It's no secret that the sugar you're putting into your coffee isn't so sweet for your health. The sweetener contains empty calories, and consuming too much of it may contribute to weight gain and cavities. You can switch to artificial sweeteners, which don't contain calories, but they are made from controversial chemicals that offer no nutritional benefit. Choosing a natural sweetener, like honey or maple syrup, can give you the sweetness you're after while providing you with some health benefits.
Bee Smart with Honey
Teaspoon for teaspoon, raw honey contains more calories than sugar, but according to World Shift International, it can actually help with weight loss. Honey is less likely than sugar to cause rapid spikes and drops in your blood sugar levels that increase hunger. Honey also contains vitamins and minerals, including magnesium, potassium, calcium, iron, sulfur, copper, iodine, zinc, phosphate, vitamin A, vitamin C and various B vitamins. In addition, honey is an antioxidant and acts as an anti-fungal and anti-bacterial agent. Honey may also help control digestive issues like diarrhea, indigestion and stomach ulcers. Start by adding a teaspoon of raw honey to your coffee and stirring until the honey is fully blended. Test for sweetness and then add more if desired.
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Go Pure With Maple Syrup
In 2010, researchers from the University of Rhode Island discovered that pure maple syrup contains phenolics -- the same antioxidant compounds that are found in berries. Pure maple syrup also contains 13 other antioxidant compounds, eight of which are exclusive to maple syrup. These antioxidant compounds are reported to have anti-diabetic, anti-cancer and anti-bacterial properties. It's important to use pure maple syrup, since the artificial syruplike products don't have the same health benefits. As with honey, start slow with maple syrup, adding a teaspoon at a time to your coffee. Maple syrup will sweeten your coffee while also adding a distinct maple flavor.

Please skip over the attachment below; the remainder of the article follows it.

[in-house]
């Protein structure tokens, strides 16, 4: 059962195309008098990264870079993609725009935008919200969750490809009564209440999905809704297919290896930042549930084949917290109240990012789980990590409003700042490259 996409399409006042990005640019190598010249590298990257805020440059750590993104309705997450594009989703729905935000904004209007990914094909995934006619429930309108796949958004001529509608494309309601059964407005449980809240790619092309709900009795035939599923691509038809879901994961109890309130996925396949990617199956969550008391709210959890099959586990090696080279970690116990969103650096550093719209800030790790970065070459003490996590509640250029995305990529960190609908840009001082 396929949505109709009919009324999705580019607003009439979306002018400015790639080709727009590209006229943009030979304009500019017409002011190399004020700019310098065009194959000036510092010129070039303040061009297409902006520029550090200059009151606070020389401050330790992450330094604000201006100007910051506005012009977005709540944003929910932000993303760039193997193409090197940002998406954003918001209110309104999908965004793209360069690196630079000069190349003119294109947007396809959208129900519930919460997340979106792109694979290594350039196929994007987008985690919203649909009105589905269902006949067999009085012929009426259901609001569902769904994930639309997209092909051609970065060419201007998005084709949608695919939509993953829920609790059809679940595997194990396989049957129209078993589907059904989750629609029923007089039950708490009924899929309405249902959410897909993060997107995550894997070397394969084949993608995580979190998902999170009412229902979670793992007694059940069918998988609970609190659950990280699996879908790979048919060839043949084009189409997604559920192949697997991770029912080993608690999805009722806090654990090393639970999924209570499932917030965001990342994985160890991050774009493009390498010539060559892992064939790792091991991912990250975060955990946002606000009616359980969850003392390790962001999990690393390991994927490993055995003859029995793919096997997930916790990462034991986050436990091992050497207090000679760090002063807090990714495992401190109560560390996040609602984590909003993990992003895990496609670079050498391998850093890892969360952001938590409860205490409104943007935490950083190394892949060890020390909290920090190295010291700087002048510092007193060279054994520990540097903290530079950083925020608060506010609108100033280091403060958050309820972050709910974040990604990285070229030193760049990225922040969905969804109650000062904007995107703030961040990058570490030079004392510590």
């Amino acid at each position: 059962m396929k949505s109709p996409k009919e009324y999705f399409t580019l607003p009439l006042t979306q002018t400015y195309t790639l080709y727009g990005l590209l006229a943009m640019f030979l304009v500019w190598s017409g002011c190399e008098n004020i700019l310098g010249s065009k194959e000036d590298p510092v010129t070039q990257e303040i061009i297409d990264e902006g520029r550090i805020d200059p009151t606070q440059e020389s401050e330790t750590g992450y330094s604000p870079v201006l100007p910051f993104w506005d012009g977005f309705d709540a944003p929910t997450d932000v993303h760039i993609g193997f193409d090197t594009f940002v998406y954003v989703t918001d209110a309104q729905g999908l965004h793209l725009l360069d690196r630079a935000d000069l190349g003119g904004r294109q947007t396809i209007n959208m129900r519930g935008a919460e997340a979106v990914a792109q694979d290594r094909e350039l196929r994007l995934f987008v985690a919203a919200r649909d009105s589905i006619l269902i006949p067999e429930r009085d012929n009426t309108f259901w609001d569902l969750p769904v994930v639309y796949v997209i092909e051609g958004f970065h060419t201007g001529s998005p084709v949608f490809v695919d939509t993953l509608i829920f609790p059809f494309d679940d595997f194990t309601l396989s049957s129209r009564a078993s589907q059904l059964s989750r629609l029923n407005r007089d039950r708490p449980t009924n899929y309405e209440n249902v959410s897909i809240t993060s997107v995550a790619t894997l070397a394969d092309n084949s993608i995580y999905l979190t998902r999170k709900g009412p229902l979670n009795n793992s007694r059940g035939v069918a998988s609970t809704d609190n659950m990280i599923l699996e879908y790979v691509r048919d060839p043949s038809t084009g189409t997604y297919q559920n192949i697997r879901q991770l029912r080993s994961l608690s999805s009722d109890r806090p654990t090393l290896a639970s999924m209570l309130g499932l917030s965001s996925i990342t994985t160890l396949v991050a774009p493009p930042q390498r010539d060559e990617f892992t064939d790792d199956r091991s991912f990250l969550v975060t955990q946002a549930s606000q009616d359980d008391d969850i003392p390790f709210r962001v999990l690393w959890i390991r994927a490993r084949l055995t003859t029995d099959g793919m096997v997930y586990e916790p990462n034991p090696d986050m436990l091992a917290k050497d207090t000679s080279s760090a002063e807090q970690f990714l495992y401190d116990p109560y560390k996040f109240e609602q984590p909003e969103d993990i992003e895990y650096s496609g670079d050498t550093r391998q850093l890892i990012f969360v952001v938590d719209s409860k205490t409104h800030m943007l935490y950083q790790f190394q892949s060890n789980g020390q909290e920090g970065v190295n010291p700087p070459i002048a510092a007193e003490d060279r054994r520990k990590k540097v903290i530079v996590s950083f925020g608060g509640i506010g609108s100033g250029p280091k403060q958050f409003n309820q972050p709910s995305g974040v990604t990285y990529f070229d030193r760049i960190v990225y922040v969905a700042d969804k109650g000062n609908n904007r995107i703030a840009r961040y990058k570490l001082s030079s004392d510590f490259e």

Make It Molasses
Like raw honey and pure maple syrup, molasses, a byproduct of sugar production, also has antioxidant properties. In fact, when compared to other sweeteners, like refined sugar, corn syrup, agave syrup, brown sugar, maple syrup and honey, dark and blackstrap molasses showed the highest antioxidant activity. Molasses has a strong, spicy flavor that will likely change the flavor of your coffee, so it may take some getting used to.
Sweeten With Stevia
Stevia is a natural, no-calorie sweetener extracted from the South American stevia plant. The extract is 300 times sweeter than sugar, but it has no effect on blood sugar levels, making it safe for people with diabetes. A study published in "British Journal of Clinical Pharmacology" in 2000 found that regular use of stevia may lower both systolic and diastolic blood pressure in those with high blood pressure. Stevia is also classified as antimicrobial, anti-inflammatory, anti-diarrheal and anti-tumor, according to "Life Extension Magazine." Because stevia is so sweet, you only need a small amount to sweeten your coffee, so start with a half a teaspoon and then adjust to taste.
- University of Rhode Island: URI Pharmacy Researcher Finds Beneficial Compounds in Pure Maple Syrup
- World Shift International: Five Benefits of Honey
- Alabama Cooperative Extension: Health Benefits of Honey
- Life Extension Magazine: Sweet as Sugar: Health Benefits of Stevia and Xylitol
- Journal of Agricultural and Food Chemistry: Sugar Cane and Sugar Beet Molasses, Antioxidant-Rich Alternatives to Refined Sugar
- Journal of the American Dietetic Association: Total Antioxidant Content of Alternatives to Refined Sugar
- British Journal of Clinical Pharmacology: A Double-Blind Placebo-Controlled Study of the Effectiveness and Tolerability of Oral Stevioside in Human Hypertension